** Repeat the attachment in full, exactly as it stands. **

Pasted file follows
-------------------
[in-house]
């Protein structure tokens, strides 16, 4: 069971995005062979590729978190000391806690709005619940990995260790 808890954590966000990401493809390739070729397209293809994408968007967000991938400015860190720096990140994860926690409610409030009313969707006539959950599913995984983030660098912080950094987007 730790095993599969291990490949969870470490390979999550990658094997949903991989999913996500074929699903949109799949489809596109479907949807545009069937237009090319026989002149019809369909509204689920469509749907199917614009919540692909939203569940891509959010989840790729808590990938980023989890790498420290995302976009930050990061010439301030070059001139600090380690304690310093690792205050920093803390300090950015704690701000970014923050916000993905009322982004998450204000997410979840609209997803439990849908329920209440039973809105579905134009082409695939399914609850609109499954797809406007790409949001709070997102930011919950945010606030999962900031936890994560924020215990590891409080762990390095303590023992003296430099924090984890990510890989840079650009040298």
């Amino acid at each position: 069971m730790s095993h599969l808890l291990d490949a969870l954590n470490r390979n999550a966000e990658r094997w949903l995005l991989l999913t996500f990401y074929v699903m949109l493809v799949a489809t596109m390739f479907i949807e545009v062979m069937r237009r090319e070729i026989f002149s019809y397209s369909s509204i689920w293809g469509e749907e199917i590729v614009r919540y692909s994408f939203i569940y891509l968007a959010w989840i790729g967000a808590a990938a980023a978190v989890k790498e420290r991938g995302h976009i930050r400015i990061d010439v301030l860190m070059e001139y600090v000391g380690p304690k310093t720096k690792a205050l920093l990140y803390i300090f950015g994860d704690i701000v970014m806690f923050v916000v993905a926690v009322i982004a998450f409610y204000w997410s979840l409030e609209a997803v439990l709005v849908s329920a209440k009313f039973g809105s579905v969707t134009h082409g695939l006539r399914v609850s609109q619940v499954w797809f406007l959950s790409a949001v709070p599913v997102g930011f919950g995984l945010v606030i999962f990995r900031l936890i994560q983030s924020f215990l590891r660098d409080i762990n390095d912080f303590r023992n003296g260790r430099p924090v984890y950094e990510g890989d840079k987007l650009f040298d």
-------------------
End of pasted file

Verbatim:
[in-house]
């Protein structure tokens, strides 16, 4: 069971995005062979590729978190000391806690709005619940990995260790 808890954590966000990401493809390739070729397209293809994408968007967000991938400015860190720096990140994860926690409610409030009313969707006539959950599913995984983030660098912080950094987007 730790095993599969291990490949969870470490390979999550990658094997949903991989999913996500074929699903949109799949489809596109479907949807545009069937237009090319026989002149019809369909509204689920469509749907199917614009919540692909939203569940891509959010989840790729808590990938980023989890790498420290995302976009930050990061010439301030070059001139600090380690304690310093690792205050920093803390300090950015704690701000970014923050916000993905009322982004998450204000997410979840609209997803439990849908329920209440039973809105579905134009082409695939399914609850609109499954797809406007790409949001709070997102930011919950945010606030999962900031936890994560924020215990590891409080762990390095303590023992003296430099924090984890990510890989840079650009040298």
């Amino acid at each position: 069971m730790s095993h599969l808890l291990d490949a969870l954590n470490r390979n999550a966000e990658r094997w949903l995005l991989l999913t996500f990401y074929v699903m949109l493809v799949a489809t596109m390739f479907i949807e545009v062979m069937r237009r090319e070729i026989f002149s019809y397209s369909s509204i689920w293809g469509e749907e199917i590729v614009r919540y692909s994408f939203i569940y891509l968007a959010w989840i790729g967000a808590a990938a980023a978190v989890k790498e420290r991938g995302h976009i930050r400015i990061d010439v301030l860190m070059e001139y600090v000391g380690p304690k310093t720096k690792a205050l920093l990140y803390i300090f950015g994860d704690i701000v970014m806690f923050v916000v993905a926690v009322i982004a998450f409610y204000w997410s979840l409030e609209a997803v439990l709005v849908s329920a209440k009313f039973g809105s579905v969707t134009h082409g695939l006539r399914v609850s609109q619940v499954w797809f406007l959950s790409a949001v709070p599913v997102g930011f919950g995984l945010v606030i999962f990995r900031l936890i994560q983030s924020f215990l590891r660098d409080i762990n390095d912080f303590r023992n003296g260790r430099p924090v984890y950094e990510g890989d840079k987007l650009f040298d």